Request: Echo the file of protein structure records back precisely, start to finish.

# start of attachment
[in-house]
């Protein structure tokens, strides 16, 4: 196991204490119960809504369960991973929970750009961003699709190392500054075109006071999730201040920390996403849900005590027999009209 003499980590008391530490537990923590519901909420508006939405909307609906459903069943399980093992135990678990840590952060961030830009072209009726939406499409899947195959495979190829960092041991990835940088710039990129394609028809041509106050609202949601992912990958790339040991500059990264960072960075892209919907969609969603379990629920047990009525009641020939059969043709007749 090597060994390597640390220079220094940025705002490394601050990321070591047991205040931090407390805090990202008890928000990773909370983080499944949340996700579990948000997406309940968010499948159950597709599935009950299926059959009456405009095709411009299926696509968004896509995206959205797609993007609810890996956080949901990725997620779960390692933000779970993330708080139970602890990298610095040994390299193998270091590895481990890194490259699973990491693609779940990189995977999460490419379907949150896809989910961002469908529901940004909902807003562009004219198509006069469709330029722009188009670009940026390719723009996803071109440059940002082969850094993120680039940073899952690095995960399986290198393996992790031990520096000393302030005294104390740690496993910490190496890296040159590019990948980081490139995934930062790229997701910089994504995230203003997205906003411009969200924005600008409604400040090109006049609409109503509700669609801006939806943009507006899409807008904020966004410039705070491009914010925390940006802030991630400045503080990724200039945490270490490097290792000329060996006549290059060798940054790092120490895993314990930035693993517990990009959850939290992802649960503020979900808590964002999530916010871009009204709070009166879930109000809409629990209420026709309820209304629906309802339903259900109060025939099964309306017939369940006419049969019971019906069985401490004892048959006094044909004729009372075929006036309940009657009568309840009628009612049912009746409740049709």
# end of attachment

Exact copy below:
[in-house]
């Protein structure tokens, strides 16, 4: 196991204490119960809504369960991973929970750009961003699709190392500054075109006071999730201040920390996403849900005590027999009209 003499980590008391530490537990923590519901909420508006939405909307609906459903069943399980093992135990678990840590952060961030830009072209009726939406499409899947195959495979190829960092041991990835940088710039990129394609028809041509106050609202949601992912990958790339040991500059990264960072960075892209919907969609969603379990629920047990009525009641020939059969043709007749 090597060994390597640390220079220094940025705002490394601050990321070591047991205040931090407390805090990202008890928000990773909370983080499944949340996700579990948000997406309940968010499948159950597709599935009950299926059959009456405009095709411009299926696509968004896509995206959205797609993007609810890996956080949901990725997620779960390692933000779970993330708080139970602890990298610095040994390299193998270091590895481990890194490259699973990491693609779940990189995977999460490419379907949150896809989910961002469908529901940004909902807003562009004219198509006069469709330029722009188009670009940026390719723009996803071109440059940002082969850094993120680039940073899952690095995960399986290198393996992790031990520096000393302030005294104390740690496993910490190496890296040159590019990948980081490139995934930062790229997701910089994504995230203003997205906003411009969200924005600008409604400040090109006049609409109503509700669609801006939806943009507006899409807008904020966004410039705070491009914010925390940006802030991630400045503080990724200039945490270490490097290792000329060996006549290059060798940054790092120490895993314990930035693993517990990009959850939290992802649960503020979900808590964002999530916010871009009204709070009166879930109000809409629990209420026709309820209304629906309802339903259900109060025939099964309306017939369940006419049969019971019906069985401490004892048959006094044909004729009372075929006036309940009657009568309840009628009612049912009746409740049709």